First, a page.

This morning I copied and pasted into our internal research thread a blurb that mentioned a just-placed $30 million 3-day bet on Tesla call options with a strike price of $700…
Here was Nick’s response:
“Crazy that a mega-cap stock (TSLA) can have 15% (over $100B) swings in 1 hour on no news, and doesn’t seem out of the ordinary. Definitely not retail.”
Here’s my response to Nick’s response:
“Yup… we’re seeing huge efforts to hold up a giant house of cards… a legitimate play at these levels would simply have whales coming in long the stock itself… This insane options action, attempting to spark short-term gamma hedging — like all the emotion over bitcoin — is essentially the expression of one overriding market emotion right here; most vividly illustrated by the Wall Street Bets/GME, etc., phenomenon… Again, it’s one basic emotion expressed in many corners of the market…”
Now, “house of cards” (while I was specifically referring to Tesla, one can make a case about stocks in the aggregate) notwithstanding, the stock market has tremendous, albeit largely artificial, support beneath it.
This morning was a perfect example:
Stocks, across the board, were selling off bigly when J. Powell — in day 1 of his semi-annual congressional address — essentially talked the major averages back into the green. To do so he had to talk down inflation fears, while promising that wild horses couldn’t drag the Fed away from ultra-loose monetary policy.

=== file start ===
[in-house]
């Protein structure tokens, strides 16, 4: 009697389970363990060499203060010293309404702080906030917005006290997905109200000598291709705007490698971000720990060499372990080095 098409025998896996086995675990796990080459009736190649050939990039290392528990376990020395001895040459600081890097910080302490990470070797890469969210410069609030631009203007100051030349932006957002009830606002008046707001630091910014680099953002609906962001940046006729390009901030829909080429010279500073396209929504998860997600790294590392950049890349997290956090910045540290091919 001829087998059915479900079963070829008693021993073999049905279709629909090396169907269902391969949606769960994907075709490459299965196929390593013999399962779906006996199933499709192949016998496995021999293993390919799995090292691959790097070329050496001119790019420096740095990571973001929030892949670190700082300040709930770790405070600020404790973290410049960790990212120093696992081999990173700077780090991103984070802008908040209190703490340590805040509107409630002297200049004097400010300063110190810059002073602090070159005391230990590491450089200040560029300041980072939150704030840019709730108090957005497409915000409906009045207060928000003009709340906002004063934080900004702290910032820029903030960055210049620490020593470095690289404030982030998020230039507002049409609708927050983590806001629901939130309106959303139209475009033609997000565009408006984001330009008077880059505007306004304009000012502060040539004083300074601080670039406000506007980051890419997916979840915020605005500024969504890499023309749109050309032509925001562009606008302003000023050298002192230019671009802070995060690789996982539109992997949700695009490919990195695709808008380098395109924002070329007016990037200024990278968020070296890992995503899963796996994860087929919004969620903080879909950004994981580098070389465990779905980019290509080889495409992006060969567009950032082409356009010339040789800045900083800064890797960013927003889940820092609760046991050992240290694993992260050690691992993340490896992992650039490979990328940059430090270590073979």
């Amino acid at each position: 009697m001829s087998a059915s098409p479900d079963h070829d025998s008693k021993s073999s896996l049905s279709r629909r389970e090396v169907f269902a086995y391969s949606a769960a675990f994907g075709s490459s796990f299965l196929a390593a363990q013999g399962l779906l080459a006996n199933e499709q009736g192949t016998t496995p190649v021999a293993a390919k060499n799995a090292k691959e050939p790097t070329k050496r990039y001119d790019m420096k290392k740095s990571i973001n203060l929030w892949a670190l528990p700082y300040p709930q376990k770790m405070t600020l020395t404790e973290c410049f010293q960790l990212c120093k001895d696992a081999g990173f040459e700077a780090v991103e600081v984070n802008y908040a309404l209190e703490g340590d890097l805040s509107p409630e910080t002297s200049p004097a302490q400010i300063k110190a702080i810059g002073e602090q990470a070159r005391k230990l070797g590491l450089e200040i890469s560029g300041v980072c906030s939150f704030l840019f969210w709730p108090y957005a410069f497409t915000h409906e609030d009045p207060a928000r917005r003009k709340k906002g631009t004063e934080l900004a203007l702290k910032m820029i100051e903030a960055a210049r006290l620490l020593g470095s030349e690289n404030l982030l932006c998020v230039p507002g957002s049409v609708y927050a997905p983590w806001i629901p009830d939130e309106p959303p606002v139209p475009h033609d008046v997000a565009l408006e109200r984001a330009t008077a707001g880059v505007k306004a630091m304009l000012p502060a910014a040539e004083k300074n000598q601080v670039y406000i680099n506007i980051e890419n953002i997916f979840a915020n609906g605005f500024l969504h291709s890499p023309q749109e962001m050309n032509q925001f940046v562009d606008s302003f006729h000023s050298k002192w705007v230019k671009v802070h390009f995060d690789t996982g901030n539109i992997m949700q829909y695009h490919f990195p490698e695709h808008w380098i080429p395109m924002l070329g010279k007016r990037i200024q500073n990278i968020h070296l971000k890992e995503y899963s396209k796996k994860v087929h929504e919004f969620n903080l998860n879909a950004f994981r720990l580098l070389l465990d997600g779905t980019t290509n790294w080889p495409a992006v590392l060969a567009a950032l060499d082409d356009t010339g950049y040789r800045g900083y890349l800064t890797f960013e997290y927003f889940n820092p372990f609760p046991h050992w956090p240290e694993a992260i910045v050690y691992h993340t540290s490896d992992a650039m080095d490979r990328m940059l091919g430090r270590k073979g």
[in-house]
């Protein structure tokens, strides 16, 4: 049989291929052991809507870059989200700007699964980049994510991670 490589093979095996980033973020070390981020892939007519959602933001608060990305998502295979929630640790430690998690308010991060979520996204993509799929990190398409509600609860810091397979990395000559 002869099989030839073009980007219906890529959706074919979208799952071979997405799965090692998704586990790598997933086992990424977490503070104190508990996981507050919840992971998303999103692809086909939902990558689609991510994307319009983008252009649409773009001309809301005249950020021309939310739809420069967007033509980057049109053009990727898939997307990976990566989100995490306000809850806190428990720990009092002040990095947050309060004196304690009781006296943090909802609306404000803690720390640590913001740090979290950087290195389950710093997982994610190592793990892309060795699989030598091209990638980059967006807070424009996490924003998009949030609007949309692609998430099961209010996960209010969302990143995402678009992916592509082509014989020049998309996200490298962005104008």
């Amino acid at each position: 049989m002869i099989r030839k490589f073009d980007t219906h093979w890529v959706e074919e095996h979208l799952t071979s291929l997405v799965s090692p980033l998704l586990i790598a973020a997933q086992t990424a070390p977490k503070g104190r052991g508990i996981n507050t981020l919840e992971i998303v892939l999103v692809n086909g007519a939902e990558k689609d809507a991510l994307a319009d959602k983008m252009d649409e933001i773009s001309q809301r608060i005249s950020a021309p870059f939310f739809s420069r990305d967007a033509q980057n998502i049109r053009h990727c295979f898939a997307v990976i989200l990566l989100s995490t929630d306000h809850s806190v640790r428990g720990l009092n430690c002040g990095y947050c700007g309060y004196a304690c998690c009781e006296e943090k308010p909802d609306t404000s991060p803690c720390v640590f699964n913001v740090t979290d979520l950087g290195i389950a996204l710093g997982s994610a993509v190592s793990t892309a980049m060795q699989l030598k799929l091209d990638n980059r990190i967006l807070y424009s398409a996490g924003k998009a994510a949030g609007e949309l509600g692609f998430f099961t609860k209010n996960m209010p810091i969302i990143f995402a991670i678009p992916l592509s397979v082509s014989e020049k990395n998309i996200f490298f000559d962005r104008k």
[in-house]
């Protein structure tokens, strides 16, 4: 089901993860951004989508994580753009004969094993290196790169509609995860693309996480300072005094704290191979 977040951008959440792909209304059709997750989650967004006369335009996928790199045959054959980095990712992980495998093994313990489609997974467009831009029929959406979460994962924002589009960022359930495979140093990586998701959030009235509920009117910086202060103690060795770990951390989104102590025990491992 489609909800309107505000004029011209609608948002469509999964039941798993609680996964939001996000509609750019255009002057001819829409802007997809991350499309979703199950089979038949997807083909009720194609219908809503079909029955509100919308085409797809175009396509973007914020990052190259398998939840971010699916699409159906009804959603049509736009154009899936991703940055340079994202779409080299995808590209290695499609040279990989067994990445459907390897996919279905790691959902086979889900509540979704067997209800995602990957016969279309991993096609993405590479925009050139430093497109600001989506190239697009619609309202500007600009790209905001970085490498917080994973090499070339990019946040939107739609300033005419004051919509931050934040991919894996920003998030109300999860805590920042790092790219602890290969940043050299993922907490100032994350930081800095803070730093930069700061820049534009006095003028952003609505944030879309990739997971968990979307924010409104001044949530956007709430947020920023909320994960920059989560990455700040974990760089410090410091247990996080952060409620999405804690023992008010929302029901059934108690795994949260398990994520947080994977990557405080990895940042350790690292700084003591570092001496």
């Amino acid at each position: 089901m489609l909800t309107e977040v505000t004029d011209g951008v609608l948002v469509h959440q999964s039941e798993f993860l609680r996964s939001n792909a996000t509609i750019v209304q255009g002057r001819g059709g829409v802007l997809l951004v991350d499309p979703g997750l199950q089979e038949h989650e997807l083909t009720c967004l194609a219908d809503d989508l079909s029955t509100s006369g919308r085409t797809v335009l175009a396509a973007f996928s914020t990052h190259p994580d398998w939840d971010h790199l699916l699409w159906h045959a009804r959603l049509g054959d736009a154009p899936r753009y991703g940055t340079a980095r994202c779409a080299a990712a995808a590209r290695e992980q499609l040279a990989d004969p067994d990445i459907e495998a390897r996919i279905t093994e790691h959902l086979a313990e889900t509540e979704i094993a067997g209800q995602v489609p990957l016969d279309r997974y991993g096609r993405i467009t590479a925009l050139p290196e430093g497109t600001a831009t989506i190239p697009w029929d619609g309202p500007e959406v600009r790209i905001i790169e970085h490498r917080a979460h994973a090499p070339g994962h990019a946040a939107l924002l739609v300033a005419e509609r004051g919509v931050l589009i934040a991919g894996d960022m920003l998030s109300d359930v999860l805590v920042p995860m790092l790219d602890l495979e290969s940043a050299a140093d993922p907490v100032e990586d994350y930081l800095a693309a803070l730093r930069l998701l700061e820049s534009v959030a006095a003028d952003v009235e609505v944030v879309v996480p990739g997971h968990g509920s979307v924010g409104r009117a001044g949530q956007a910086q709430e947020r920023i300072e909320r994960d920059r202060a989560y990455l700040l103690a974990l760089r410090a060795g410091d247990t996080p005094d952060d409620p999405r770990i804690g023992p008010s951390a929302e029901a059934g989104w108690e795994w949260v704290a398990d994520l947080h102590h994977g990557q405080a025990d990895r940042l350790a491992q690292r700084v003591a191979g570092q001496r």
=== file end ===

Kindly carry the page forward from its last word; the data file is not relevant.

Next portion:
Note: The bond market ain’t totally buying it, by the way… So don’t hold your breath…
10-year treasury yield today:
Today’s action aside, the thing is, a once-unfathomable fiscal spend is going to hit the economy this year. Couple that with the printing necessary to support such largesse and we may very well find that it’s more difficult to talk down rising inflation expectations (and interest rates) than “the market” might otherwise think…
Here, one more time, is my take on where the Fed will ultimately have to go, from last week’s main message:
“…the question: Will the Fed allow markets to collapse under the weight of rising yields, or will it step in with aggressive yield curve control and, in the process, push real rates (nominal yield minus inflation) deeply below zero? Which would involve either printing yet more money with which to buy bonds, targeting the long-end of the yield curve, or selling the short-end and buying the long-end (Bernanke’s “operation twist”), or both.
Make no mistake, given the systemic risk of rising nominal yields, they have literally no choice but to do one or the other, or both.”